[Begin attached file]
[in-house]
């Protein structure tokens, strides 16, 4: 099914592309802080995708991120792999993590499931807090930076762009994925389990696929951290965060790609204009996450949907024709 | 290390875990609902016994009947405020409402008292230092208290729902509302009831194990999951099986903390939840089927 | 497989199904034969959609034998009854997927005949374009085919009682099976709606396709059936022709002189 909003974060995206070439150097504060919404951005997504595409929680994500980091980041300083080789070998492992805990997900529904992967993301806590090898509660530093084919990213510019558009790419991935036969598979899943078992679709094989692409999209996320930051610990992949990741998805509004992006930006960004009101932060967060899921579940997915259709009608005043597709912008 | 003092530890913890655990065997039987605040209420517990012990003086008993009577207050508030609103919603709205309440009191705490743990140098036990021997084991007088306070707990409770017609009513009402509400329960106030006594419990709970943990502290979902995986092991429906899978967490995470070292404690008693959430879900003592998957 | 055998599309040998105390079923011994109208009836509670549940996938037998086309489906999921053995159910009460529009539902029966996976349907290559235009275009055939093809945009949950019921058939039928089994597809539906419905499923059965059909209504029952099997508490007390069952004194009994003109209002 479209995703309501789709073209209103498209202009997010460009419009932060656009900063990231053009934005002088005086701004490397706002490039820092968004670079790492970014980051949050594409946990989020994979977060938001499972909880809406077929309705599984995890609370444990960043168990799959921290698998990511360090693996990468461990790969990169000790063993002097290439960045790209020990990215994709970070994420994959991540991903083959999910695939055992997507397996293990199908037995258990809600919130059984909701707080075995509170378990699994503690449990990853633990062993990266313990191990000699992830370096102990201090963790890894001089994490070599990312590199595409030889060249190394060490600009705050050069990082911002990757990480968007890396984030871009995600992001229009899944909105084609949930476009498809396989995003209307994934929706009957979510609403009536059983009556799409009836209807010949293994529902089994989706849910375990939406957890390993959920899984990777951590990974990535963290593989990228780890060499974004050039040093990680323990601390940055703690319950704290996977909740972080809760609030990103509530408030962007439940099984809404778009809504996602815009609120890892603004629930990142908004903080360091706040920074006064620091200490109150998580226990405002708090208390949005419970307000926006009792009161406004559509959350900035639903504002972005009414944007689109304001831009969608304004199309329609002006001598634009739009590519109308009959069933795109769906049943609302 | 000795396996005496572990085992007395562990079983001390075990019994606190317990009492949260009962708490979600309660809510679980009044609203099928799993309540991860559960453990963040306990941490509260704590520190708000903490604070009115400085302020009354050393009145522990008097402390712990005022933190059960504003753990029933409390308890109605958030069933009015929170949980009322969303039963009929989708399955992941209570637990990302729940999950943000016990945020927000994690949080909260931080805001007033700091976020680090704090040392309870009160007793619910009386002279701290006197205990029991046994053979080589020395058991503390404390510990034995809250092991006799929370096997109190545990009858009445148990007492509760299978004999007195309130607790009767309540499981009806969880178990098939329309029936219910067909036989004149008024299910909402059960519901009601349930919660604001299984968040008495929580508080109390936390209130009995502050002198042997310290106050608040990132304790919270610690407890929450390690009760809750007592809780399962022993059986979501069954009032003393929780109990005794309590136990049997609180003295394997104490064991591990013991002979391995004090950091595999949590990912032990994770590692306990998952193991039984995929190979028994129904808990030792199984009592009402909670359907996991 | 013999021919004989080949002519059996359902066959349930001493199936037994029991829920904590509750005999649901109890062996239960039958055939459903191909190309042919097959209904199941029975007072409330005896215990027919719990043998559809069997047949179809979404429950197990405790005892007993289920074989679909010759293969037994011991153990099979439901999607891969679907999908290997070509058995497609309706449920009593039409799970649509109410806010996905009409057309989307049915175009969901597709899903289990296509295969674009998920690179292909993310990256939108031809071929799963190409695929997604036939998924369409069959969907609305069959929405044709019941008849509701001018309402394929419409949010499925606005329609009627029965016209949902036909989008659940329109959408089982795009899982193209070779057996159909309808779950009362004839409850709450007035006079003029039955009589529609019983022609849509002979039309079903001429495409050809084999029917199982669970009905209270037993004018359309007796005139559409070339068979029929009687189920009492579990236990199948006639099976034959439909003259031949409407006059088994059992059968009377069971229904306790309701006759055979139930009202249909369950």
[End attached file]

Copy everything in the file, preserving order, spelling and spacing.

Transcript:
[in-house]
């Protein structure tokens, strides 16, 4: 099914592309802080995708991120792999993590499931807090930076762009994925389990696929951290965060790609204009996450949907024709 | 290390875990609902016994009947405020409402008292230092208290729902509302009831194990999951099986903390939840089927 | 497989199904034969959609034998009854997927005949374009085919009682099976709606396709059936022709002189 909003974060995206070439150097504060919404951005997504595409929680994500980091980041300083080789070998492992805990997900529904992967993301806590090898509660530093084919990213510019558009790419991935036969598979899943078992679709094989692409999209996320930051610990992949990741998805509004992006930006960004009101932060967060899921579940997915259709009608005043597709912008 | 003092530890913890655990065997039987605040209420517990012990003086008993009577207050508030609103919603709205309440009191705490743990140098036990021997084991007088306070707990409770017609009513009402509400329960106030006594419990709970943990502290979902995986092991429906899978967490995470070292404690008693959430879900003592998957 | 055998599309040998105390079923011994109208009836509670549940996938037998086309489906999921053995159910009460529009539902029966996976349907290559235009275009055939093809945009949950019921058939039928089994597809539906419905499923059965059909209504029952099997508490007390069952004194009994003109209002 479209995703309501789709073209209103498209202009997010460009419009932060656009900063990231053009934005002088005086701004490397706002490039820092968004670079790492970014980051949050594409946990989020994979977060938001499972909880809406077929309705599984995890609370444990960043168990799959921290698998990511360090693996990468461990790969990169000790063993002097290439960045790209020990990215994709970070994420994959991540991903083959999910695939055992997507397996293990199908037995258990809600919130059984909701707080075995509170378990699994503690449990990853633990062993990266313990191990000699992830370096102990201090963790890894001089994490070599990312590199595409030889060249190394060490600009705050050069990082911002990757990480968007890396984030871009995600992001229009899944909105084609949930476009498809396989995003209307994934929706009957979510609403009536059983009556799409009836209807010949293994529902089994989706849910375990939406957890390993959920899984990777951590990974990535963290593989990228780890060499974004050039040093990680323990601390940055703690319950704290996977909740972080809760609030990103509530408030962007439940099984809404778009809504996602815009609120890892603004629930990142908004903080360091706040920074006064620091200490109150998580226990405002708090208390949005419970307000926006009792009161406004559509959350900035639903504002972005009414944007689109304001831009969608304004199309329609002006001598634009739009590519109308009959069933795109769906049943609302 | 000795396996005496572990085992007395562990079983001390075990019994606190317990009492949260009962708490979600309660809510679980009044609203099928799993309540991860559960453990963040306990941490509260704590520190708000903490604070009115400085302020009354050393009145522990008097402390712990005022933190059960504003753990029933409390308890109605958030069933009015929170949980009322969303039963009929989708399955992941209570637990990302729940999950943000016990945020927000994690949080909260931080805001007033700091976020680090704090040392309870009160007793619910009386002279701290006197205990029991046994053979080589020395058991503390404390510990034995809250092991006799929370096997109190545990009858009445148990007492509760299978004999007195309130607790009767309540499981009806969880178990098939329309029936219910067909036989004149008024299910909402059960519901009601349930919660604001299984968040008495929580508080109390936390209130009995502050002198042997310290106050608040990132304790919270610690407890929450390690009760809750007592809780399962022993059986979501069954009032003393929780109990005794309590136990049997609180003295394997104490064991591990013991002979391995004090950091595999949590990912032990994770590692306990998952193991039984995929190979028994129904808990030792199984009592009402909670359907996991 | 013999021919004989080949002519059996359902066959349930001493199936037994029991829920904590509750005999649901109890062996239960039958055939459903191909190309042919097959209904199941029975007072409330005896215990027919719990043998559809069997047949179809979404429950197990405790005892007993289920074989679909010759293969037994011991153990099979439901999607891969679907999908290997070509058995497609309706449920009593039409799970649509109410806010996905009409057309989307049915175009969901597709899903289990296509295969674009998920690179292909993310990256939108031809071929799963190409695929997604036939998924369409069959969907609305069959929405044709019941008849509701001018309402394929419409949010499925606005329609009627029965016209949902036909989008659940329109959408089982795009899982193209070779057996159909309808779950009362004839409850709450007035006079003029039955009589529609019983022609849509002979039309079903001429495409050809084999029917199982669970009905209270037993004018359309007796005139559409070339068979029929009687189920009492579990236990199948006639099976034959439909003259031949409407006059088994059992059968009377069971229904306790309701006759055979139930009202249909369950």